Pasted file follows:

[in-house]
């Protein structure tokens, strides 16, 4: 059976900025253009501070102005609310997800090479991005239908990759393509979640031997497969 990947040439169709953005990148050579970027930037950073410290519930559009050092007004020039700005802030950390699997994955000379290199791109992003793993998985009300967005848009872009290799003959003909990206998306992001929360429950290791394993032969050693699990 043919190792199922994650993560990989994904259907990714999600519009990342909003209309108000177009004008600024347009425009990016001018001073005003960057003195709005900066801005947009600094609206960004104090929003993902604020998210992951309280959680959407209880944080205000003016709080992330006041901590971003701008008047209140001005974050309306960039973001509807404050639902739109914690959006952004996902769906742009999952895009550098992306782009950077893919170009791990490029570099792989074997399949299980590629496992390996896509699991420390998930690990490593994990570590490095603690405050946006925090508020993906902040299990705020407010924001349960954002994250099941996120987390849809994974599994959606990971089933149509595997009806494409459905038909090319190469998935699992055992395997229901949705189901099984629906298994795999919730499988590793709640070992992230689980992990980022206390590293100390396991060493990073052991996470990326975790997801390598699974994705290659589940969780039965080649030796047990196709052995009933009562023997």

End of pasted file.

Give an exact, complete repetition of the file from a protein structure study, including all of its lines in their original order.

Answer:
[in-house]
């Protein structure tokens, strides 16, 4: 059976900025253009501070102005609310997800090479991005239908990759393509979640031997497969 990947040439169709953005990148050579970027930037950073410290519930559009050092007004020039700005802030950390699997994955000379290199791109992003793993998985009300967005848009872009290799003959003909990206998306992001929360429950290791394993032969050693699990 043919190792199922994650993560990989994904259907990714999600519009990342909003209309108000177009004008600024347009425009990016001018001073005003960057003195709005900066801005947009600094609206960004104090929003993902604020998210992951309280959680959407209880944080205000003016709080992330006041901590971003701008008047209140001005974050309306960039973001509807404050639902739109914690959006952004996902769906742009999952895009550098992306782009950077893919170009791990490029570099792989074997399949299980590629496992390996896509699991420390998930690990490593994990570590490095603690405050946006925090508020993906902040299990705020407010924001349960954002994250099941996120987390849809994974599994959606990971089933149509595997009806494409459905038909090319190469998935699992055992395997229901949705189901099984629906298994795999919730499988590793709640070992992230689980992990980022206390590293100390396991060493990073052991996470990326975790997801390598699974994705290659589940969780039965080649030796047990196709052995009933009562023997």